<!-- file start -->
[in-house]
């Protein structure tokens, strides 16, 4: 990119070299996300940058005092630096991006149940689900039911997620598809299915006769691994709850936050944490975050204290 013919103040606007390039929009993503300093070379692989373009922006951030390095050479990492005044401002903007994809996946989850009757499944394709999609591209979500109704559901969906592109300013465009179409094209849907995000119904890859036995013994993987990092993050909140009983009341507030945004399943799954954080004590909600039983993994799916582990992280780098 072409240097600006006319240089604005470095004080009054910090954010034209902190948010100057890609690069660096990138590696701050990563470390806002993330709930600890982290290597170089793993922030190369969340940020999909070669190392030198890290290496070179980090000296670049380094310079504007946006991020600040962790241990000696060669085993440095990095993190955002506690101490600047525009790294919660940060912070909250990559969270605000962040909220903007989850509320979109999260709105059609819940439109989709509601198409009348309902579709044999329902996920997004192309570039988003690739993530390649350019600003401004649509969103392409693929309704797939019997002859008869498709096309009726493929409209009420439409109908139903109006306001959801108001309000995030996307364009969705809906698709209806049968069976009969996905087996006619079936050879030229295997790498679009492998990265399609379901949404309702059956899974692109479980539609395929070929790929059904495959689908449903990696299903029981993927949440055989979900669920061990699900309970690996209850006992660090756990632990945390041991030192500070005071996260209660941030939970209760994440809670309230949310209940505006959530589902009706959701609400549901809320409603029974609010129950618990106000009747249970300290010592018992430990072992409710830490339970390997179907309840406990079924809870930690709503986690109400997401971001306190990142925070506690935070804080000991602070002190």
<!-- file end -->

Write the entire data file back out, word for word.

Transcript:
[in-house]
């Protein structure tokens, strides 16, 4: 990119070299996300940058005092630096991006149940689900039911997620598809299915006769691994709850936050944490975050204290 013919103040606007390039929009993503300093070379692989373009922006951030390095050479990492005044401002903007994809996946989850009757499944394709999609591209979500109704559901969906592109300013465009179409094209849907995000119904890859036995013994993987990092993050909140009983009341507030945004399943799954954080004590909600039983993994799916582990992280780098 072409240097600006006319240089604005470095004080009054910090954010034209902190948010100057890609690069660096990138590696701050990563470390806002993330709930600890982290290597170089793993922030190369969340940020999909070669190392030198890290290496070179980090000296670049380094310079504007946006991020600040962790241990000696060669085993440095990095993190955002506690101490600047525009790294919660940060912070909250990559969270605000962040909220903007989850509320979109999260709105059609819940439109989709509601198409009348309902579709044999329902996920997004192309570039988003690739993530390649350019600003401004649509969103392409693929309704797939019997002859008869498709096309009726493929409209009420439409109908139903109006306001959801108001309000995030996307364009969705809906698709209806049968069976009969996905087996006619079936050879030229295997790498679009492998990265399609379901949404309702059956899974692109479980539609395929070929790929059904495959689908449903990696299903029981993927949440055989979900669920061990699900309970690996209850006992660090756990632990945390041991030192500070005071996260209660941030939970209760994440809670309230949310209940505006959530589902009706959701609400549901809320409603029974609010129950618990106000009747249970300290010592018992430990072992409710830490339970390997179907309840406990079924809870930690709503986690109400997401971001306190990142925070506690935070804080000991602070002190």